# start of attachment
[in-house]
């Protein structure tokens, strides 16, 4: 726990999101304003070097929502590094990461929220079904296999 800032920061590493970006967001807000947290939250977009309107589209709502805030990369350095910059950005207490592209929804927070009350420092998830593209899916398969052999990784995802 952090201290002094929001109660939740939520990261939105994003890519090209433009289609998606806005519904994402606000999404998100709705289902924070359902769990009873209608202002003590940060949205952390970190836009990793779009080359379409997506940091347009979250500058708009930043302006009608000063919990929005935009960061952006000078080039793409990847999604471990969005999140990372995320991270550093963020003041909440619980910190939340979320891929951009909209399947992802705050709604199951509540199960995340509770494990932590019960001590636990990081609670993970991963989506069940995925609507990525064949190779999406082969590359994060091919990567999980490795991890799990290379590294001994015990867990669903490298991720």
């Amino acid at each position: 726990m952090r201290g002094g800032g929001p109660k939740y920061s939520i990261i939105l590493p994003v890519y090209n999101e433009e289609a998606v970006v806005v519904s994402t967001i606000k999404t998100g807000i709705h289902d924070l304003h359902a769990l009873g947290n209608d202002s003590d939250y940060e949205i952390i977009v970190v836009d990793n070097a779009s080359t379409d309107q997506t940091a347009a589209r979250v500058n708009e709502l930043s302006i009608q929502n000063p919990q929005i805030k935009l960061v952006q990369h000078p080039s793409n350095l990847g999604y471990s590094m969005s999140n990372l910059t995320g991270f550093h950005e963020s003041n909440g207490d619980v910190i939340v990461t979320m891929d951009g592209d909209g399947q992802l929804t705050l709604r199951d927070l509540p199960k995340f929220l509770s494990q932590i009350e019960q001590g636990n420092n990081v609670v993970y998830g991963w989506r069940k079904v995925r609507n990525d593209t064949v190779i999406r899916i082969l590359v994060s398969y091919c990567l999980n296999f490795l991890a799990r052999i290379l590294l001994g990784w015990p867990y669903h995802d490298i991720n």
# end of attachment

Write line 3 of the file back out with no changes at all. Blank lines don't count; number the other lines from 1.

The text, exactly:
């Amino acid at each position: 726990m952090r201290g002094g800032g929001p109660k939740y920061s939520i990261i939105l590493p994003v890519y090209n999101e433009e289609a998606v970006v806005v519904s994402t967001i606000k999404t998100g807000i709705h289902d924070l304003h359902a769990l009873g947290n209608d202002s003590d939250y940060e949205i952390i977009v970190v836009d990793n070097a779009s080359t379409d309107q997506t940091a347009a589209r979250v500058n708009e709502l930043s302006i009608q929502n000063p919990q929005i805030k935009l960061v952006q990369h000078p080039s793409n350095l990847g999604y471990s590094m969005s999140n990372l910059t995320g991270f550093h950005e963020s003041n909440g207490d619980v910190i939340v990461t979320m891929d951009g592209d909209g399947q992802l929804t705050l709604r199951d927070l509540p199960k995340f929220l509770s494990q932590i009350e019960q001590g636990n420092n990081v609670v993970y998830g991963w989506r069940k079904v995925r609507n990525d593209t064949v190779i999406r899916i082969l590359v994060s398969y091919c990567l999980n296999f490795l991890a799990r052999i290379l590294l001994g990784w015990p867990y669903h995802d490298i991720n």